Lecture Notes 7 - Libertarianism

Lecture Notes 7 - Libertarianism - Libertarianism Taylors...

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Libertarianism Taylor’s basic argument It is very likely that we deliberate in order to make decisions It is very likely that these decision initiate and result in free, previously undetermined actions Liberariansim is to be preferred to determinism What follows from this basic argument? First , we are sometimes agents rather than more patients Second, the resulting theory of agency is admittedly strange Mill British philosopher, political economist, civil servant Mill’s Question Does the law of causality apply in the same strict sense to human actions as to other phenomena? The doctrine of necessity asserts that human volitions and actions are necessary and inevitable Libertarianism assets that human will is not determined Compatibilism accepts determinism Mill’s Basic Argument Human action could be predicted Conflict in the smallest degree with what is called our feeling Free will is not inconsistent with determinism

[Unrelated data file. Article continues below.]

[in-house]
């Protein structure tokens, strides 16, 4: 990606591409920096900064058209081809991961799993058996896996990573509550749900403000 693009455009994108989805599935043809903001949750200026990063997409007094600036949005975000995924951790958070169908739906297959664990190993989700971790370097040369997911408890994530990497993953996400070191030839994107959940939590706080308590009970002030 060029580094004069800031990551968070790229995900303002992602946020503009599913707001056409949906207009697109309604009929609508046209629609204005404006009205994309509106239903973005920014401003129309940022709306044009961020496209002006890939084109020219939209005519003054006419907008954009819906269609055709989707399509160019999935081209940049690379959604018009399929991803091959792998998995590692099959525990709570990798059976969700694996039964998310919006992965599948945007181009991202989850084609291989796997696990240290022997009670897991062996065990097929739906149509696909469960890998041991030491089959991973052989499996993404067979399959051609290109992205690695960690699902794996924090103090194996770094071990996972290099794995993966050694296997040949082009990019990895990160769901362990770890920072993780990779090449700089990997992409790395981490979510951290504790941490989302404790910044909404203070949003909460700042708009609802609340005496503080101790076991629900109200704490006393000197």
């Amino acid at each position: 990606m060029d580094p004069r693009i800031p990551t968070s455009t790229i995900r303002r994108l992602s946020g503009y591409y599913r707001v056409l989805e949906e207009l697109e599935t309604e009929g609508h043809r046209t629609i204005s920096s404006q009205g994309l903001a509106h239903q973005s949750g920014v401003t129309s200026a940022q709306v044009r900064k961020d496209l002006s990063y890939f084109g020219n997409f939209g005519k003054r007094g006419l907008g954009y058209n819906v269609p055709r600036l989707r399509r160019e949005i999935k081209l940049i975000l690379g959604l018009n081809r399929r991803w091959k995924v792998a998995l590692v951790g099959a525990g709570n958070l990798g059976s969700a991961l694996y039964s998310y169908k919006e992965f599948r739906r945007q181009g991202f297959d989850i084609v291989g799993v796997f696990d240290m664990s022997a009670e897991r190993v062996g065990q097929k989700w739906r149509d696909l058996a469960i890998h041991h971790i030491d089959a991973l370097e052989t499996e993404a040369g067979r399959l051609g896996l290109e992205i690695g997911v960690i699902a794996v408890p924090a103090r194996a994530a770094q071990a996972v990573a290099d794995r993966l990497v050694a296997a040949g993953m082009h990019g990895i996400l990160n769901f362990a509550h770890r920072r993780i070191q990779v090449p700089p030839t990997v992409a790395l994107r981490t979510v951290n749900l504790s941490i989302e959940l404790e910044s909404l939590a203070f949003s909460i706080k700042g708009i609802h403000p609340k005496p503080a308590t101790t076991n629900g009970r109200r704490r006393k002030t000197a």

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Unformatted text preview: Theory of Causation • First objection o Is the Doctrine of Necessity more than simply the view that given enough information, human action could be predicted? • Mill’s Reply: o No, since causation is merely constancy of succession o There is nothing in causation but invariable, certain, and unconditional sequence o There is no additional o Necessary is simply uniformity of order, and capability of being • Second Objection o Mill guilty of equivocating between two forms of causation • Mill’s Reply: o Necessity does not imply fatalism • Just because that which happens is the infallible. .. prevent it.” Ethical Theory in general • Rule based theories o what makes an action wrong is that it breaks moral rules (moral law) o Moral rules derive from some kind of principle • Principle: The Golden Rule o Treat others as you would have o Right action = obey the rule o Wrong action = break the rule...
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  • Summer '11
  • DEE
  • Philosophy, Causality, basic argument

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